For Recruiters, if you volunteer to participate in the study, you will first fill out a questionnaire, which takes approximately 10 minutes. Then, you will be invited to attend an online interview session. The interview will be one-on-one, approximately 30 minutes, and conducted via Zoom.

For program administrators, if you volunteer to participate in the study, you will be invited to attend an online interview session. The interview will be one-on-one, approximately 30 minutes, and conducted via Zoom.

Compensation: If you participate in the questionnaire, you will be offered the opportunity to enter a draw to win a 15-dollar e-gift card (Amazon or Tim Hortons). Also, each interview and journal reflection participant will receive a 15-dollar e-gift card each (Amazon or Tim Hortons).

Study Details for ESL/EFL instructor participants: ESLEFL Instructor Participants’ Invitation.pdf
Study Details for Recruiter participants: Recruiter Participants’ Invitation.pdf
Study Details for Program Administrator participants: Program Administrators’ Invitation.pdf

If you would like more information on this study and if you are interested in participating, please contact the co-investigator, Shaden Attia, at sattia2@uwo.ca, or the principal investigator, Shelley Taylor, at taylor@uwo.ca.

Research Project: English Language Teacher (ELT) Self-Directed Teacher Learning (SDTL) in Online Spaces: Case Studies of Teacher Explorers

I am a PhD Candidate at York University, who is looking for participants for my dissertation research project English Language Teacher (ELT) Self-Directed Teacher Learning (SDTL) in Online Spaces: Case Studies of Teacher Explorers. Briefly, I am looking for experienced English language teachers (5 years+) who engage in professional development activities online because of their own interest (i.e., not due to their employer’s requirement, or to fulfill re-certification requirements). I am hoping to learn more about your motivations, learning experiences, and reflections on teaching. Participants will be asked to track their activities over a 3-month period, keep a journal, take part in two 60-minute interviews and one 45-minute webinar. If you are interested, please see a fuller description and consent form on the Call for Participants and contact me at cfretz@yorku.ca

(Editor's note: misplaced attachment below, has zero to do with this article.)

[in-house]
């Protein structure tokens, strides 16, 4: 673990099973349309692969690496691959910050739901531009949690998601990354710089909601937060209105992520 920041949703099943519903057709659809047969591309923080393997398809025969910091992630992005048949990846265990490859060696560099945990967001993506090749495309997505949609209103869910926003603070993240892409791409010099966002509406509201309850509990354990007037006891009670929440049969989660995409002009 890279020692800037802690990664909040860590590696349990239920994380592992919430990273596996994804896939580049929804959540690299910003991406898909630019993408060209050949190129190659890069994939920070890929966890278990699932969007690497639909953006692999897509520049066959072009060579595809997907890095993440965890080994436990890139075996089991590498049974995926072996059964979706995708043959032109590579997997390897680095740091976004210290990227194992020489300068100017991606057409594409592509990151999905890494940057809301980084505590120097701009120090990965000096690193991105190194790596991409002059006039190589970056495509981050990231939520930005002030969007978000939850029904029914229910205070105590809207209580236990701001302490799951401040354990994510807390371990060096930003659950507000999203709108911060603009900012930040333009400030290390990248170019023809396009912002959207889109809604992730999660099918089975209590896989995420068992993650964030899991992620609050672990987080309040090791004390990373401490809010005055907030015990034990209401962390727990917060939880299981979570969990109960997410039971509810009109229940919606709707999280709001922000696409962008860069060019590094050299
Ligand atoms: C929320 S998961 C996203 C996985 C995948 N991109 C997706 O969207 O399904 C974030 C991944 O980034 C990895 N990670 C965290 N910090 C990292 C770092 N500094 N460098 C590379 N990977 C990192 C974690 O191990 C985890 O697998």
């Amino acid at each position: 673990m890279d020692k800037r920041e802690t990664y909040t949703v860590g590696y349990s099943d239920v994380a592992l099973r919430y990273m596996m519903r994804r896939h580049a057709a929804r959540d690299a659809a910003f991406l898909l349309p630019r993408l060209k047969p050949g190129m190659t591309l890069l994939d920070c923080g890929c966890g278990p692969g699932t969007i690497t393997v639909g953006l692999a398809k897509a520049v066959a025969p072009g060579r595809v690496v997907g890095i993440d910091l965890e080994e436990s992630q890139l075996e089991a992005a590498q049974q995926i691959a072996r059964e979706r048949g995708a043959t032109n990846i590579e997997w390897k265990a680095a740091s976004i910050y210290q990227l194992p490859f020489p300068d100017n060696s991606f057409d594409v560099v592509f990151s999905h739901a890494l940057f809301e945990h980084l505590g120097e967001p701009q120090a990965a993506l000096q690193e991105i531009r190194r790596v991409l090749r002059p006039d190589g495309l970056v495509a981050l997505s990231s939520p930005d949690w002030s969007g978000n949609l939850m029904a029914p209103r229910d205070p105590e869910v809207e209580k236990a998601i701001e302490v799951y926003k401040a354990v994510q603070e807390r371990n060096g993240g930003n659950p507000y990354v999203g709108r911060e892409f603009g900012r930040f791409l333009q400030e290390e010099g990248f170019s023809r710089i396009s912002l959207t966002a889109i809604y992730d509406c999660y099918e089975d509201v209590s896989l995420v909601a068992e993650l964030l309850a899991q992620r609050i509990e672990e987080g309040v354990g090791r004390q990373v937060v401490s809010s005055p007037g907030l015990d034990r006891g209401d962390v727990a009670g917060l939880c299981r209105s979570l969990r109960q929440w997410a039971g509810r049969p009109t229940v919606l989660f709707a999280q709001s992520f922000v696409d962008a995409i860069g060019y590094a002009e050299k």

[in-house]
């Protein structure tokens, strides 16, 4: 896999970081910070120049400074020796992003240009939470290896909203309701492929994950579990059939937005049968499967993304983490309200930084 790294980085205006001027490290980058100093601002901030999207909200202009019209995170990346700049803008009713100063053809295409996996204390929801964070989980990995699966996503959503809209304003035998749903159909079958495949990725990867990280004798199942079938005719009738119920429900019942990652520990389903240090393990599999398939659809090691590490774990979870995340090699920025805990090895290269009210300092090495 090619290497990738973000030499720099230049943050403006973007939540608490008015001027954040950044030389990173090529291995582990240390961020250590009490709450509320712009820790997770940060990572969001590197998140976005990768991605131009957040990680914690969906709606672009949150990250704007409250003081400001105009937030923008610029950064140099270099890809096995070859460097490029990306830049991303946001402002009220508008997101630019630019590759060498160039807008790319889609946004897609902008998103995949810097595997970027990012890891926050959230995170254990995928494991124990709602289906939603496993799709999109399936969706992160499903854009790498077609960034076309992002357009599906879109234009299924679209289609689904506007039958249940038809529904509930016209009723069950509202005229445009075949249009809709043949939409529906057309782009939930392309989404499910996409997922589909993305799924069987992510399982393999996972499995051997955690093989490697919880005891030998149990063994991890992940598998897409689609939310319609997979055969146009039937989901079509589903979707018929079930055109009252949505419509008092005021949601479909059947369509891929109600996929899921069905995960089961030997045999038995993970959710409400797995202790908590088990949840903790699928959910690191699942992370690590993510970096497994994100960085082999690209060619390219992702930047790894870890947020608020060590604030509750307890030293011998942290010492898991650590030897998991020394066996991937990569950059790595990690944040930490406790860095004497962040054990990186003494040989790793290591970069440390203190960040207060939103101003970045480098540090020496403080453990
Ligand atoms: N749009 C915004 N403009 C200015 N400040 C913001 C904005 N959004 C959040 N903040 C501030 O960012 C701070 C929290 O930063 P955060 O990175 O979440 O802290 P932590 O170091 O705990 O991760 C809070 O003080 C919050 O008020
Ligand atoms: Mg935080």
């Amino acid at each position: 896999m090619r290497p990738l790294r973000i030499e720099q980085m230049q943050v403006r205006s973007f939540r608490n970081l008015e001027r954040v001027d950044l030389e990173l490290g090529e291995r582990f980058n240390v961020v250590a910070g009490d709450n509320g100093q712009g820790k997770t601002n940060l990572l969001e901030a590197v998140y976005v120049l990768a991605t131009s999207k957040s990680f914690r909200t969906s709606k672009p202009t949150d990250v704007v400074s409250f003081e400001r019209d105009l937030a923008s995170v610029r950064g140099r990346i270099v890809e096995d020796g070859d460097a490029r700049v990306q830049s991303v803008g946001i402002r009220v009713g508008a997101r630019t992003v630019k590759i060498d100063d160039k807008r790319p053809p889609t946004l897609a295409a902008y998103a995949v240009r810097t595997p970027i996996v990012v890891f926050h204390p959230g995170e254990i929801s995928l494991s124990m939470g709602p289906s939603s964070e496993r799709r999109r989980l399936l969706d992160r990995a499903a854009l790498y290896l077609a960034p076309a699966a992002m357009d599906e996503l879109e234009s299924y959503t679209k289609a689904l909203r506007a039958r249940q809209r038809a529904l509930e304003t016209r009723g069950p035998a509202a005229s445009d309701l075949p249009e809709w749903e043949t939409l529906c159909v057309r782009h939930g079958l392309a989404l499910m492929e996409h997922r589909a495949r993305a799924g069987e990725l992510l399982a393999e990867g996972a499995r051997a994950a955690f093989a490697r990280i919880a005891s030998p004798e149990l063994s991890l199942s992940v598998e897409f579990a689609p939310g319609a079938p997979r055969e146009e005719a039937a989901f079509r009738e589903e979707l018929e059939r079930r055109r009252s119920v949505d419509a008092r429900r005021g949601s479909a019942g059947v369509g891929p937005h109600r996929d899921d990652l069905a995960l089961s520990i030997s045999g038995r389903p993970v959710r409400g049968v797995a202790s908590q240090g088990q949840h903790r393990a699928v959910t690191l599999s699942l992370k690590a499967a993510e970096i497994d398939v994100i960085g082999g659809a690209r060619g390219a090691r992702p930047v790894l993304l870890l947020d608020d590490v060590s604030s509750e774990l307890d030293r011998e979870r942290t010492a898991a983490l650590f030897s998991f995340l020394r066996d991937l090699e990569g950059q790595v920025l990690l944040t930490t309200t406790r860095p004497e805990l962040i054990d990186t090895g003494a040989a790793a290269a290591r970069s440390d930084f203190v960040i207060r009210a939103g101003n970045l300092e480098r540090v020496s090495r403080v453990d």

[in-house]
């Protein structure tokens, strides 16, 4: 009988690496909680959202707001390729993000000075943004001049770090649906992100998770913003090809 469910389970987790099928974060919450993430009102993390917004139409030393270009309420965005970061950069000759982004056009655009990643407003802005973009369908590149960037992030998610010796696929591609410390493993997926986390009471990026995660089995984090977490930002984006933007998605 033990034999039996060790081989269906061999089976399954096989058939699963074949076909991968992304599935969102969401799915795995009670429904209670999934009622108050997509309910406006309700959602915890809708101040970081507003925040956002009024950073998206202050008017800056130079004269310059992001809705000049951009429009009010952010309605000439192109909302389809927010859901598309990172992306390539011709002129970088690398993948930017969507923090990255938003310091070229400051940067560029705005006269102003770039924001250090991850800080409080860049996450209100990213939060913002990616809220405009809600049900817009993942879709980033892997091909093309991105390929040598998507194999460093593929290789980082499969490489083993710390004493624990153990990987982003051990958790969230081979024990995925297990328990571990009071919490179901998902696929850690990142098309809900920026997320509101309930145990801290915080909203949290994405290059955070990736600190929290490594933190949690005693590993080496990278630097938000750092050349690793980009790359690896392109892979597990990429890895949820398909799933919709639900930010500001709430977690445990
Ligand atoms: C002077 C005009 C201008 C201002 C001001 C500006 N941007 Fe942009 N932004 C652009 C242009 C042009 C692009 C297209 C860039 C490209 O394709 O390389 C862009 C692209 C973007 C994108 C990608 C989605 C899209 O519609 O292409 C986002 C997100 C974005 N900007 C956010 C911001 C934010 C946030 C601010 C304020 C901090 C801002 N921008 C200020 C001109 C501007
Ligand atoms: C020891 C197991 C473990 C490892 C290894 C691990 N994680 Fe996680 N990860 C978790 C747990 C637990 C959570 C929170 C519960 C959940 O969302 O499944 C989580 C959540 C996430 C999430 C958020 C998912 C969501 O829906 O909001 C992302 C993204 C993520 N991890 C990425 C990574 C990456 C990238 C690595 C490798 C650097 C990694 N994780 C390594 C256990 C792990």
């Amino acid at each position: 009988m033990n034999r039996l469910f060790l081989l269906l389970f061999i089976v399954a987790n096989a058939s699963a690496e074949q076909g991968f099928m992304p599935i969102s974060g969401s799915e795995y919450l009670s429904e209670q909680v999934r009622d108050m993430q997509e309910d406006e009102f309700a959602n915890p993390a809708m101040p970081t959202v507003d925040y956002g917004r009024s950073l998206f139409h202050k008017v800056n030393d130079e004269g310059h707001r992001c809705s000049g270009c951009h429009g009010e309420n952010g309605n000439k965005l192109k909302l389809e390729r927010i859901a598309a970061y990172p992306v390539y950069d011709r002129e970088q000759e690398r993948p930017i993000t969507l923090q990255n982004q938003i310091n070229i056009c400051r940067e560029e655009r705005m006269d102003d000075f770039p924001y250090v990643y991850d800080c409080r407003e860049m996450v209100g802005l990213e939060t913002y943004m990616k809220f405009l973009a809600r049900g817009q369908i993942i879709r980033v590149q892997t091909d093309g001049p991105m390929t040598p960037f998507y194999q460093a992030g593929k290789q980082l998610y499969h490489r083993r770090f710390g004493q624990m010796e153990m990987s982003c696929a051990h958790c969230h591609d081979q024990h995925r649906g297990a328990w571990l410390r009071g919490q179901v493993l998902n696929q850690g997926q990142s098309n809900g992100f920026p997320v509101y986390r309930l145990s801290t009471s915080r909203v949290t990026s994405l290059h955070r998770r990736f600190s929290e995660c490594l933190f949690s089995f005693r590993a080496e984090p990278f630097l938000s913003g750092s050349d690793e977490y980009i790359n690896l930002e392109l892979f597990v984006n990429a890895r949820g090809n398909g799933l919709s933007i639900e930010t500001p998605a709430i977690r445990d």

Please download and review the consent letters here.

Research Project: English Language Instructor’s/Teacher’s approaches to teaching Confucian students

My name is Jessica Portelance and I am a master’s student working under the supervision of Dr. Elizabeth Falzone in the Department of Education at Niagara University. As part of my master’s degree, I am conducting a research study on current English Language Instructor’s/Teacher’s approaches to teaching students who come from Confucian heritage cultures in an online setting. If you have experience as an English language instructor/teacher/professor/professional with students in this demographic, I would like to invite you to participate in this study and offer your insights.

For the purpose of this study, “Confucian heritage culture” will refer to cultures originating in countries categorized as “Confucian Asia” in the Global Leadership and Organizational Behavior Effectiveness (GLOBE) project (2020), which categorizes countries based on societal values and behaviours deemed desirable in general. These countries include China, Hong Kong, Japan, Singapore, South Korea, and Taiwan. Also included in this definition will be Vietnam, as Vietnam is frequently associated with Confucian heritage culture (Weiming, 2019), despite that it is notably missing from GLOBE’s data. This study will not address the debate on whether Taiwan and Hong Kong are truly individual countries separate from China, and will follow GLOBE’s lead in establishing them as separate entities for cultural consideration.